As someone who thrives on planning, order, and predictability, the past month has been one of the most challenging in my life and my relationship. The minute we found out that our venue was canceling all events before May 10th, in compliance with CDC guidelines, we drank some casual 2 PM whiskey and got to work doing what we do best—planning and finding solutions. We had lost control and we needed to get it back. Within less than two hours we had a new wedding date and an Excel spreadsheet with categorized action items. We didn’t pause to think about how we would feel about this Plan B, only that it made us feel better to have one. We communicated to our guests that we decided that we would still get married on our original date as intended and would host the wedding we had been planning in 2021 on our one-year anniversary. We received responses of “Wow, you planned that so fast!” and “I don’t know how you have such a positive attitude about this”. It felt good, mainly because we didn’t allow time for it to feel any other way.
We were overly hopeful, and admittedly naive, that our immediate family and wedding party would still be able to take part in a smaller ceremony. We even got excited. “Let’s have it at the park near our home where we walk our dog and took our engagement photos—how romantic! Remember that beautiful party room overlooking the lake at our first apartment? Let’s reach out to them—how romantic!” As the virus spread and the restrictions increased, that hope dwindled. The romantic notions faded and we began facing the reality that we now needed a Plan B for our Plan B.
There were a Lot of Tears
There were so. many. tears. A lot of “if this, then that” scenario conversations. A lot of “it’s not looking good” texts and phone calls from family and friends we hoped would still be able to make it to the ceremony. Mostly, it was a lot of grief. Grief for the wedding that we had been planning for almost a year. Grief for the expectations we’d carried our whole lives about what the day we got married would look like. Grief for the once-in-a-lifetime event that would be forever marked by a global pandemic. For me, that grief then led to guilt for being so upset over a wedding, when we are the lucky ones who have jobs that can be done remotely, healthcare, and a home where we could safely shelter in place. I was devastated and conflicted, leaving me overwhelmed and emotionally drained.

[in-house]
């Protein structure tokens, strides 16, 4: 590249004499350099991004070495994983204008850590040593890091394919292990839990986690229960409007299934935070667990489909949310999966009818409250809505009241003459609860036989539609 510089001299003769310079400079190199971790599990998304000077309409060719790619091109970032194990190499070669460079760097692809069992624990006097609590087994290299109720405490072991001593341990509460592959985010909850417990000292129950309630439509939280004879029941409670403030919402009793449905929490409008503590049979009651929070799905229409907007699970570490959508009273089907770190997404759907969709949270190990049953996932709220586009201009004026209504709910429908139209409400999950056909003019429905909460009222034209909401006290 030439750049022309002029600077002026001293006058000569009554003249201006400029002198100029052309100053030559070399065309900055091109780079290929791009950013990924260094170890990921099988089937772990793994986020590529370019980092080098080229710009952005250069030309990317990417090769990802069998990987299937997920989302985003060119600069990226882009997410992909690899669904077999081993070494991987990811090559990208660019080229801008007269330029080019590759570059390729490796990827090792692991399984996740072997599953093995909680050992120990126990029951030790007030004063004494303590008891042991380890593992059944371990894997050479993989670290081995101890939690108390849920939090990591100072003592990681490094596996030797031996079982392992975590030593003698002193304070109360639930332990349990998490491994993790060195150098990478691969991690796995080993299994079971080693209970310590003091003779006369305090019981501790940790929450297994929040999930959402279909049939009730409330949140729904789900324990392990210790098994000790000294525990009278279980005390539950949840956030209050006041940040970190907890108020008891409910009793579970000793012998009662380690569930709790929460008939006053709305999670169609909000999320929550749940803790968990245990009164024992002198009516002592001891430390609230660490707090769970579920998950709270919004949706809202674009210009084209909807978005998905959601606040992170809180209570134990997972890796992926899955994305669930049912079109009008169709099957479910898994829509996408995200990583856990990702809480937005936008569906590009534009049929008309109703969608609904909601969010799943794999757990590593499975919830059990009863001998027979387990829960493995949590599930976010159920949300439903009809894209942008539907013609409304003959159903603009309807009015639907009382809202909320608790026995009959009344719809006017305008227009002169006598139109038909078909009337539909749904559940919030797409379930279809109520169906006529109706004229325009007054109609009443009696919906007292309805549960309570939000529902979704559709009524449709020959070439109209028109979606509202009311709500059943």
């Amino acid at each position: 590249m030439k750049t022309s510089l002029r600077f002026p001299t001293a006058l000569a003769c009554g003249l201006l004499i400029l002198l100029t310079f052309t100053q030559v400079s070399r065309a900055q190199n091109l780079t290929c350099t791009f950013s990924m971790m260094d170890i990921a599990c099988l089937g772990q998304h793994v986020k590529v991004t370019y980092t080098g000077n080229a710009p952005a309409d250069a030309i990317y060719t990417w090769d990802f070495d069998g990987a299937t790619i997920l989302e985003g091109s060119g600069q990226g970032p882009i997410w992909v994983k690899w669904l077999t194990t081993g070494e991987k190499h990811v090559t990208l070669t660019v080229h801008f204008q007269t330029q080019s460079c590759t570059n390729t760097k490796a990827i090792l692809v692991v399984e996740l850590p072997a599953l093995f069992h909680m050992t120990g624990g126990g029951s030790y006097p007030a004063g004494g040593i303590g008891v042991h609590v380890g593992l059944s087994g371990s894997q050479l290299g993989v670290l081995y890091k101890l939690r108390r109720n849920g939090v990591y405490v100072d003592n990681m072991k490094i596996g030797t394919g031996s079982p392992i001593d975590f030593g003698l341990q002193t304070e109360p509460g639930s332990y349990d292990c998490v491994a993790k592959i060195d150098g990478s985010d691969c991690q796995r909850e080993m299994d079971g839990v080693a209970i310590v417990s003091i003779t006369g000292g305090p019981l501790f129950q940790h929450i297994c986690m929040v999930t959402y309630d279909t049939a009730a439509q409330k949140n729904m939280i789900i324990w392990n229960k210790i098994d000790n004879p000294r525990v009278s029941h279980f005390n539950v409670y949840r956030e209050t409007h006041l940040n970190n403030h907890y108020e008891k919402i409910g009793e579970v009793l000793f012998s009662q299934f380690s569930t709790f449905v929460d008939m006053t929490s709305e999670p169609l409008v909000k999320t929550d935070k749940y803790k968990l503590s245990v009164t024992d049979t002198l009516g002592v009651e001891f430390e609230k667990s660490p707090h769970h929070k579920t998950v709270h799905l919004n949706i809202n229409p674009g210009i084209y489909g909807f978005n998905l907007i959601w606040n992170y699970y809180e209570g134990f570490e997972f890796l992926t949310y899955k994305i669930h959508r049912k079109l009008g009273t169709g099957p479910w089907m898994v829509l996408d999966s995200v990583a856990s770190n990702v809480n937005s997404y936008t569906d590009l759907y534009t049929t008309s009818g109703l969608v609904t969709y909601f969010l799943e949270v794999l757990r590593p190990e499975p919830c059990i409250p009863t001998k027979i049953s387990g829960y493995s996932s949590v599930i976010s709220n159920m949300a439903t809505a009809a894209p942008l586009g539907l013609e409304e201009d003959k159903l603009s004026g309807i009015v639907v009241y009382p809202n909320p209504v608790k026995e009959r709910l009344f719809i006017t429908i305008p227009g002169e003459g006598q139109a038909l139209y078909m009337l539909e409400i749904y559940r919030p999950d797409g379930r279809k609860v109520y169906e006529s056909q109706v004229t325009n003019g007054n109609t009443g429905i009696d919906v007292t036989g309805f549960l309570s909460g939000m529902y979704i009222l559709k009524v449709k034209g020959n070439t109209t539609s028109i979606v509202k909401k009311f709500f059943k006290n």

But then that grief and guilt created space for another emotion—gratitude. Gratitude for the people who said they’d drive if they couldn’t fly. Gratitude for the ones who offered to cook for a wedding celebration if restaurants weren’t open. Gratitude for the amount of “I love yous” and “I’m here for yous” that we not only received from our friends and family—but from each other.
This experience and all of its uncertainty has caused a continued setting and resetting of expectations of what a ceremony and wedding look like and need to be.
I wish that I was having the wedding that we planned on the date we planned, but I can’t have that. I’d give anything to go back to the days when my biggest wedding concern was our guest count being above our venue’s capacity. Now, my biggest concern is whether or not my family and friends have the technological capability to watch my ceremony as a webcast. This is not the ceremony I imagined—but what else can I do? The state and country are on lockdown and there’s nothing I can do to change that. While there may be extenuating circumstances that call for groups to gather, my marriage ceremony is not one of them. Once I accepted that, I was surprised that I started to feel less devastated. I felt lighter, more at peace.